Peace. Personal peace. Family peace. National peace. World peace. We all seem to want peace. And, yet, so many of us lack peace so that we must medicate to sleep at all. Avoiding family seems normal, just to keep the peace. National peace almost sounds oxymoronic. World peace is merely wishful thinking for far too many people. Perhaps we are in such a befuddled conundrum because of this reason:

We already possess what we so desperately want.

The search for peace is really the search within. The simplest of observations about Christ’s words in today’s Gospel lesson is that Jesus has left us his peace. He gave it to us. We have it. Perhaps we have misplaced it? Maybe its lost in that huge stack on the desk?  Most likely, we plain old forgot about it. We need to remember that God’s peace is here with us. Right now. This very minute. We have exactly what we want.

The peace Jesus is talking about is far more than the absence of war, conflict, and/or infighting. The peace of Christ is the settled and restful calm and confidence of being with God, of an intimate union with the divine. Jesus has given himself. He himself is our peace. Peace did not just happen by chance, or magically appear. Peace was bought at a price – the blood of Jesus (Colossians 1:20). The gift of peace needs to be unpacked (Ephesians 4:3).  Practices of peace and peacemaking must be acknowledged and grafted into our lives if we are going to experience it on the daily practical level (Romans 14:13-15:7).

Since Jesus gives in a different way than any other gift, it may have thrown us off. Like the delivery guy who leaves a package in an odd place, we could be searching for the ongoing gift of peace somewhere on our property. It’s there – it just seems so darned elusive. Yet, peace, the authentic peace that is harmony and unity, can neither be found in perfect circumstances nor in idyllic families and faith communities. Divine peace is the security of relationship with God, smack in the middle of life’s crud.

The reason Jesus can exhort his disciples to be untroubled and unafraid is because the life of God is within them. As that life grows within us; as our hearts are healed with that presence; as we receive peace from the gracious hand of God; then, we discover, often by happenstance, that perfect love has driven the fear away. Fear focuses on the hard situation in front of me, whereas love directs attention on Jesus. As the Father has loved the Son, so the Son loves us – and we have peace – without trying to miraculously conjure it with positive thoughts.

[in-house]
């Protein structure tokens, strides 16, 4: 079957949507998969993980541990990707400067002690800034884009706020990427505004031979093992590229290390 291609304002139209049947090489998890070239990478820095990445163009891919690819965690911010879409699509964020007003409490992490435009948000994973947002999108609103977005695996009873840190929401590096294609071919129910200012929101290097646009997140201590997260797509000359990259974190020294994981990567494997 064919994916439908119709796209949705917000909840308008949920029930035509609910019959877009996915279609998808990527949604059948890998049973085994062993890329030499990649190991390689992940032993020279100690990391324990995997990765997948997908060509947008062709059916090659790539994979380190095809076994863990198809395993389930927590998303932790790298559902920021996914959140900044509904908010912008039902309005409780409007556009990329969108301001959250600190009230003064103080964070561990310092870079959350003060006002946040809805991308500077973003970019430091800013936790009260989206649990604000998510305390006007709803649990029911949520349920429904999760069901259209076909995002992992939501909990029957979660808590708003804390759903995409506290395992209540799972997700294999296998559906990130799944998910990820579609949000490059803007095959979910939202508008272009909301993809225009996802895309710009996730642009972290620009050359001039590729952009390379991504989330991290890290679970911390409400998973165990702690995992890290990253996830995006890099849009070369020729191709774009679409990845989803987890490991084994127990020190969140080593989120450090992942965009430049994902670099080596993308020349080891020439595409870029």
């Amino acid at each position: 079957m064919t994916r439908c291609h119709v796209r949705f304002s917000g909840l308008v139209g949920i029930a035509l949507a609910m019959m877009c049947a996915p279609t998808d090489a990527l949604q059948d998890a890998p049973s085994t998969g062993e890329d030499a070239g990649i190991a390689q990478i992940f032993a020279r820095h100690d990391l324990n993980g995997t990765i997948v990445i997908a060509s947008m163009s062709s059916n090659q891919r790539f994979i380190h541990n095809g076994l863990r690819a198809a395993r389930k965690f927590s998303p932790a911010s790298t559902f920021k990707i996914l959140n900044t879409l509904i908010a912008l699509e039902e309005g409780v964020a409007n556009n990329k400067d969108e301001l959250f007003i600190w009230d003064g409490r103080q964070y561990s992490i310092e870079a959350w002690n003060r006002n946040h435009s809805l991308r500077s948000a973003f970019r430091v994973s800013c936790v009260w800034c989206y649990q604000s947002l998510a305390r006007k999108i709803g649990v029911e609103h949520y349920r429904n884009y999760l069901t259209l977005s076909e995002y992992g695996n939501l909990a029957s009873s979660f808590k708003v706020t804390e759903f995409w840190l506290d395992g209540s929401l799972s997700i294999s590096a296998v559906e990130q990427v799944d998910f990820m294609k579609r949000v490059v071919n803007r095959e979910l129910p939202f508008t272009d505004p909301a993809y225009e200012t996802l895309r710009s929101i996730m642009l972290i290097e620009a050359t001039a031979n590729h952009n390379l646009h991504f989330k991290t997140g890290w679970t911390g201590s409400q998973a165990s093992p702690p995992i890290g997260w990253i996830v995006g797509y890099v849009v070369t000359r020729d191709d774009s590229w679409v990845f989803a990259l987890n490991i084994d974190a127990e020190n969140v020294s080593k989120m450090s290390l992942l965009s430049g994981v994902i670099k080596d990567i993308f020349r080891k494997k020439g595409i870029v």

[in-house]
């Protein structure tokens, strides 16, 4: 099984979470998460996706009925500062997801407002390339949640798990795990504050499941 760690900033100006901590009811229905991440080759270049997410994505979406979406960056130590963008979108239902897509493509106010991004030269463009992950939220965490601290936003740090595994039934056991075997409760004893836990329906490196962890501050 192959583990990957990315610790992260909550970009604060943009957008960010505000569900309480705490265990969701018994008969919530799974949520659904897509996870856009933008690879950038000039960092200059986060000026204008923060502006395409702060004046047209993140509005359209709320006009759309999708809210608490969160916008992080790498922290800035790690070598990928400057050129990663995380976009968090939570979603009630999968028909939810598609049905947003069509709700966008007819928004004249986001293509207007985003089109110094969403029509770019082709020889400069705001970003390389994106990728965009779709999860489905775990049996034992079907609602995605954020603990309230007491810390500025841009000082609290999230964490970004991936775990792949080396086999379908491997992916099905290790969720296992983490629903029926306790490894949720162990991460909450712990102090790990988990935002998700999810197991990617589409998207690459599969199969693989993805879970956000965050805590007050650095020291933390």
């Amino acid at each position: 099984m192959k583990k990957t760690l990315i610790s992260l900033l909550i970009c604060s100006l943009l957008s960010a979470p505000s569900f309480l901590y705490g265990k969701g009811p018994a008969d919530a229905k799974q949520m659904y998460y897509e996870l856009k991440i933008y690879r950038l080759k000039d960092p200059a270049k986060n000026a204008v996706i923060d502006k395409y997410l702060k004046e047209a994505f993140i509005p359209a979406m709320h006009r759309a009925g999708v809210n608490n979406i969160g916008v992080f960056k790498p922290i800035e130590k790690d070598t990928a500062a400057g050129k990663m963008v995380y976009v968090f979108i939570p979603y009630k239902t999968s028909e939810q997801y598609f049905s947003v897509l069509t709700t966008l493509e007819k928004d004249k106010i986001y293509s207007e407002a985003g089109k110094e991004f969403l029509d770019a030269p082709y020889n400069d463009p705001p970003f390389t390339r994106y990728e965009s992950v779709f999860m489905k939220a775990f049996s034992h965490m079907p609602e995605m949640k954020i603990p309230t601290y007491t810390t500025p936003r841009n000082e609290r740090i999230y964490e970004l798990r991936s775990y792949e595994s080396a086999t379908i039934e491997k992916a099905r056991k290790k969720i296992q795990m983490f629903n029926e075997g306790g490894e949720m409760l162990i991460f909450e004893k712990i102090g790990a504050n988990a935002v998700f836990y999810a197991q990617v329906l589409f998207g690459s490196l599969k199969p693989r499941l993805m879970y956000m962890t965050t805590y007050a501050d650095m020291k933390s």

It is the glorious, gracious, and mystical union between Jesus and the believer which is peace. All obstacles have been surmounted and tossed into the trash for the garbage guy to haul away. And, no, you did not accidentally throw your peace in the dumpster. There really is no need for any dumpster diving with Jesus around. He has already done that work for you and me through the cross.

Yet, peace still seems a pipe dream for some, even with the understanding of the gift. Like a new product packed so tightly in the plastic, we struggle to open it. Maybe the following thoughts may help to unpack peace for us:

  • Stop and breathe. It is no coincidence that the Holy Spirit of God is likened as wind. Pausing to take deep breaths in through our nose, and full exhales through our mouth can become prayers. The ancient Christian practice of breath-prayers can help us here. Some examples: Inhale saying, “More of you,” and exhale saying, “Less of me.” Inhale, “Holy one,” exhale, “heal me.” Inhale, “Abba Father,” exhale, “let me feel your love.”
  • Listen to peaceful music and words of peace. If we continually are in a state of agitation, it could be that we are listening to talk radio or taking in a steady stream of TV and social media that is anything but peace forming. It leaves us perpetually upset about something. Turn it around through paying close attention to your music and your media intake.
  • Identify trigger words or phrases. That is, when you sense fear or the lack of peace arising, have a “go to” word or phrase that helps bring you back to the peace which is within. For me, it is quoting Psalm 23, Romans 6, John 14, or some other Scripture passage from memory. So, the trigger phrase is sometimes, “The Lord is my shepherd, I have everything I need, or “Trust God, trust also in me.”
  • Smell it. I keep candles around with pleasant odors and light them when feeling stressed. I also have found that, for me, burning sage helps to feel unburdened and, thus, peaceful.
  • I have observed that many of the behavioral health patients I work with have little to no peace in their lives due to either resentment toward others or the inability to forgive themselves. Forgiveness brings peace, even if the other party does not want it.

There are many more ways to unpack peace in our lives. Hopefully, these few suggestions are helpful for you. Finally, one of the best ways to experience peace is to be a peacemaker. I leave you with the Peace Prayer of St. Francis:

Lord, make me an instrument of your peace:
where there is hatred, let me sow love;
where there is injury, pardon;
where there is doubt, faith;
where there is despair, hope;
where there is darkness, light;
where there is sadness, joy.

O divine Master, grant that I may not so much seek
to be consoled as to console,
to be understood as to understand,
to be loved as to love.
For it is in giving that we receive,
it is in pardoning that we are pardoned,
and it is in dying that we are born to eternal life.
Amen.